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Blog: Compromise Isn't a Dirty Word

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Two weeks ago, small-business owner Lisa Goodbee, president of Goodbee & Associates in Centennial, and 14 other small-business owners met with President Obama in Washington, D.C. They asked him to continue working with Congress to reach a balanced deal that fixes our budget.

They weren't the only ones moved to action: Colorado State University student Kirsten Silveira also recently traveled to Washington to ask congressional leaders to work together -- across party lines -- and address the looming fiscal cliff.

As the new year approaches, our country is at a crossroads: We can risk going off the fiscal cliff or we can seize this chance to set our nation on a more stable, sustainable footing by responsibly addressing our growing deficit.

Write a letter to your editor telling Congress that "compromise" isn't a dirty word -- in this case, it is the solution.

The Marines have a saying: every crisis is an opportunity in disguise. I strongly believe the fiscal cliff is an opportunity for members of Congress to reach across the partisan divide and create a comprehensive, balanced deficit-reduction plan -- an approach that doesn't force the middle class to bear the brunt of the tough choices. And an approach that helps get our economy and job-growth going strong once again.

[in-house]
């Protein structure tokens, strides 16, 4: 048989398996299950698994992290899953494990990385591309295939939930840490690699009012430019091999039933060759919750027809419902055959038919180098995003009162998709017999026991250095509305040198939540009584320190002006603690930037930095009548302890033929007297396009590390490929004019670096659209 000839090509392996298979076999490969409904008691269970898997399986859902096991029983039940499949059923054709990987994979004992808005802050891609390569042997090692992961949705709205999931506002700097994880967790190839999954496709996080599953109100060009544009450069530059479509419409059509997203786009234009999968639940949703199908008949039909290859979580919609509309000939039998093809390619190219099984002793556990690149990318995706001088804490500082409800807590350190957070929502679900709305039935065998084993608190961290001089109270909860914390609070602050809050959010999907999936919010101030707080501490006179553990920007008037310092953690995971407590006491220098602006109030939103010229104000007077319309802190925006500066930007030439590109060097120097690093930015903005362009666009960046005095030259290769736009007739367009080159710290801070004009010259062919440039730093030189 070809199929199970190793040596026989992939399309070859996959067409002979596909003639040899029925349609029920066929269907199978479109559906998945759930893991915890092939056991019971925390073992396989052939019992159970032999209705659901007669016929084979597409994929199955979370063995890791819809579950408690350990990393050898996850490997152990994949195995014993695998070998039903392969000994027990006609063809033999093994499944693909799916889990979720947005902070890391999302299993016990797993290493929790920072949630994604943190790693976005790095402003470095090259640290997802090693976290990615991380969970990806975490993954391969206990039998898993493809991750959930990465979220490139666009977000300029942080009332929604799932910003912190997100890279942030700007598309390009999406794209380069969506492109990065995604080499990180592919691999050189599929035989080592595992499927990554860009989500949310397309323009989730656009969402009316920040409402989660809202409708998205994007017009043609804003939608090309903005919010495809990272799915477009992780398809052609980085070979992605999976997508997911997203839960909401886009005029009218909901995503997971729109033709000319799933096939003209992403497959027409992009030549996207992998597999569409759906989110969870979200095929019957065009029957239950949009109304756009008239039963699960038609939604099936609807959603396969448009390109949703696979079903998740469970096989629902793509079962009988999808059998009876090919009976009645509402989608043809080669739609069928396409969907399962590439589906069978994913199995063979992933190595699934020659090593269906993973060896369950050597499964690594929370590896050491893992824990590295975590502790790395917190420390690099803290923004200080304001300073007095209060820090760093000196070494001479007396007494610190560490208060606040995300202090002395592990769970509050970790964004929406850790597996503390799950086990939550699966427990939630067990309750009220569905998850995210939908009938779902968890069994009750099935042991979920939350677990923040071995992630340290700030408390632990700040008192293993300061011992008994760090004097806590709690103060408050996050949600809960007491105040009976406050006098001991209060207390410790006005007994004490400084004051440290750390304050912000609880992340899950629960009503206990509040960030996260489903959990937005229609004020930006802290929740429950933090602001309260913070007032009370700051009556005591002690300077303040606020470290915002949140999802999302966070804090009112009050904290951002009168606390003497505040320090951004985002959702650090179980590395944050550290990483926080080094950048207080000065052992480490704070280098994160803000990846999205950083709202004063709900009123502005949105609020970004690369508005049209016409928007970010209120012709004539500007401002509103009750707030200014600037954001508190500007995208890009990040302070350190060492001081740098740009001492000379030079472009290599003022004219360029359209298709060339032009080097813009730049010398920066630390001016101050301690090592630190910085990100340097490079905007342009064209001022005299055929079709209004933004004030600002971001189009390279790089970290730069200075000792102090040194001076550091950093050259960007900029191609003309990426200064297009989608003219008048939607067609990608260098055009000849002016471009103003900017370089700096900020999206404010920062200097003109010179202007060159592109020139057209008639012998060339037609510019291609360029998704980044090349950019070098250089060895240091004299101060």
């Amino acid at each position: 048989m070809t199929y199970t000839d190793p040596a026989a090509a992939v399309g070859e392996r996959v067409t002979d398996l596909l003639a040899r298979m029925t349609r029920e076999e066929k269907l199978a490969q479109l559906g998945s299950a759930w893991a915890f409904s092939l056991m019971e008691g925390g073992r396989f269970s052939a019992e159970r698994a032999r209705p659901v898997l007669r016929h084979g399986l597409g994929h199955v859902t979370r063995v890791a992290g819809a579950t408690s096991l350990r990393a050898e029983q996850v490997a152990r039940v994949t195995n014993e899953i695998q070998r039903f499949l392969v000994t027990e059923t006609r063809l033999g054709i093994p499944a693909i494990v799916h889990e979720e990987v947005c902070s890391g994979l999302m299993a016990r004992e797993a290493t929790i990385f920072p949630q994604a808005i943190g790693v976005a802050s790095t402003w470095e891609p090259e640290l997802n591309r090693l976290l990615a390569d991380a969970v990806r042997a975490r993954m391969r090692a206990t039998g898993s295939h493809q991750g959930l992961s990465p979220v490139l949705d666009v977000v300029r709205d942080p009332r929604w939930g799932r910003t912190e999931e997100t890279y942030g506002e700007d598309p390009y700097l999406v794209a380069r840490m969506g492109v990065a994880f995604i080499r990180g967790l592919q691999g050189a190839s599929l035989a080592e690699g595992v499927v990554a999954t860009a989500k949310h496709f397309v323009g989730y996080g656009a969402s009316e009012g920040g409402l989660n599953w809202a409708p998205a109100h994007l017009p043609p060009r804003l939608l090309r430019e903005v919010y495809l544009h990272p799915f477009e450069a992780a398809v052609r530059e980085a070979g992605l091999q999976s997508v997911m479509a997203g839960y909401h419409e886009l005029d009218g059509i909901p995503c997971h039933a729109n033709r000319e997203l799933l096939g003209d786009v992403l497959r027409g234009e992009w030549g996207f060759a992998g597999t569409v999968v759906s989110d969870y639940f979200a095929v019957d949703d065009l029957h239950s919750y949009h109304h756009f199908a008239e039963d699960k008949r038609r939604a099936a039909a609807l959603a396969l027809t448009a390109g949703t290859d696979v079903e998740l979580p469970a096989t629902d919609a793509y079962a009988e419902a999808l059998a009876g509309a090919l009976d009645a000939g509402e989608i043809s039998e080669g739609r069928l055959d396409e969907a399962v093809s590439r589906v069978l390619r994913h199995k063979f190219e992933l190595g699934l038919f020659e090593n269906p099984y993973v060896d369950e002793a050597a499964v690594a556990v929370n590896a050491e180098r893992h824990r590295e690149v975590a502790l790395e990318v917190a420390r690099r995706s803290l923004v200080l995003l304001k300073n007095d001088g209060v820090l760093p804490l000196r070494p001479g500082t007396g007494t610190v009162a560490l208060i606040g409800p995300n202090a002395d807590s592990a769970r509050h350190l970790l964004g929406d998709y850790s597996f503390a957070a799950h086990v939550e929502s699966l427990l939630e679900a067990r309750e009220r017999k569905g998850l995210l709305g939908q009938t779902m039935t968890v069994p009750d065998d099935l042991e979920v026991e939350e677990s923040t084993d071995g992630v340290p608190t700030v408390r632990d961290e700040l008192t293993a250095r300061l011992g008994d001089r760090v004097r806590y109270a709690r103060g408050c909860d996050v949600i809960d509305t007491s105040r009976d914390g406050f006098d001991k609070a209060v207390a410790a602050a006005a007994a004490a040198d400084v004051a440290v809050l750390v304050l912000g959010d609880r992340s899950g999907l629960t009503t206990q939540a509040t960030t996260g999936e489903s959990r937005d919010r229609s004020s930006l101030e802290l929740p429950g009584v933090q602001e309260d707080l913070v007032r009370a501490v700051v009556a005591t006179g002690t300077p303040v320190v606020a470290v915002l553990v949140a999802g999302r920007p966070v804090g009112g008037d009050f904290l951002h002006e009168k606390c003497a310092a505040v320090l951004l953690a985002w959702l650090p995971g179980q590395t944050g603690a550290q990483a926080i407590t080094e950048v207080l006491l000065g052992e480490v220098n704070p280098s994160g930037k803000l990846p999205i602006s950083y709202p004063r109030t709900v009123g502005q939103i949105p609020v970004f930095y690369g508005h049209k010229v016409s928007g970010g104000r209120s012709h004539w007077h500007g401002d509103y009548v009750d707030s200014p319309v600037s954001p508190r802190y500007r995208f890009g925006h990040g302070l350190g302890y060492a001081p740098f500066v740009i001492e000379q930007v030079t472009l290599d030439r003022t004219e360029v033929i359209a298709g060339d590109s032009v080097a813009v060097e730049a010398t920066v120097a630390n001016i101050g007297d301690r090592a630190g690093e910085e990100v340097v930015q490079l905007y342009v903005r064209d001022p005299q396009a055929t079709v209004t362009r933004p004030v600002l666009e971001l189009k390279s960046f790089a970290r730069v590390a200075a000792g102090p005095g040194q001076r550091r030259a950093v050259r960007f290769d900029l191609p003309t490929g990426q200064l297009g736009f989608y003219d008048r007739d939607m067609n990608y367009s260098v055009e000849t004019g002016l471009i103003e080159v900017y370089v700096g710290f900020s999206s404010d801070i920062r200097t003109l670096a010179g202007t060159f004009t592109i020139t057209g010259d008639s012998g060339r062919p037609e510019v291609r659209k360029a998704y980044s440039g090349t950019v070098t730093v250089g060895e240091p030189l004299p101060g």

In order to reach this budget deal, we all need to set aside our rigid pledges, ultimatums and sacred cows. Compromise is not capitulation. In fact, finding common solutions that leaves everyone with something to cheer and something to dislike is how Washington used to accomplish great things before partisan politics got in the way of compromise and consensus.

A few months ago, I led the majority of Colorado's congressional delegation in urging Senate leaders, both Democrats and Republicans, to consider a sensible deficit-reduction plan. Such a plan would find sensible spending cuts, responsibly reform programs like Medicare and Medicaid, and raise new revenues. A large part of our job representing Colorado is to work together for the greater good of all of our constituents, and our political ideologies should not thwart progress.

Since the beginning, I've been a big advocate of using the Simpson-Bowles model as a starting point for a deficit-reduction plan. Although the Simpson-Bowles plan is not perfect, this bipartisan approach could make the necessary reductions in our federal deficit while staving off harsh, automatic sequestration cuts to defense and domestic discretionary spending. Here's my commitment to you: I'll keep working with my colleagues on both sides of the aisle until we reach a responsible solution to avoid the fiscal cliff.

Join your fellow Coloradans Lisa Goodbee and Kirsten Silveira in voicing your thoughts on our nation's fiscal situation.

Warm regards,


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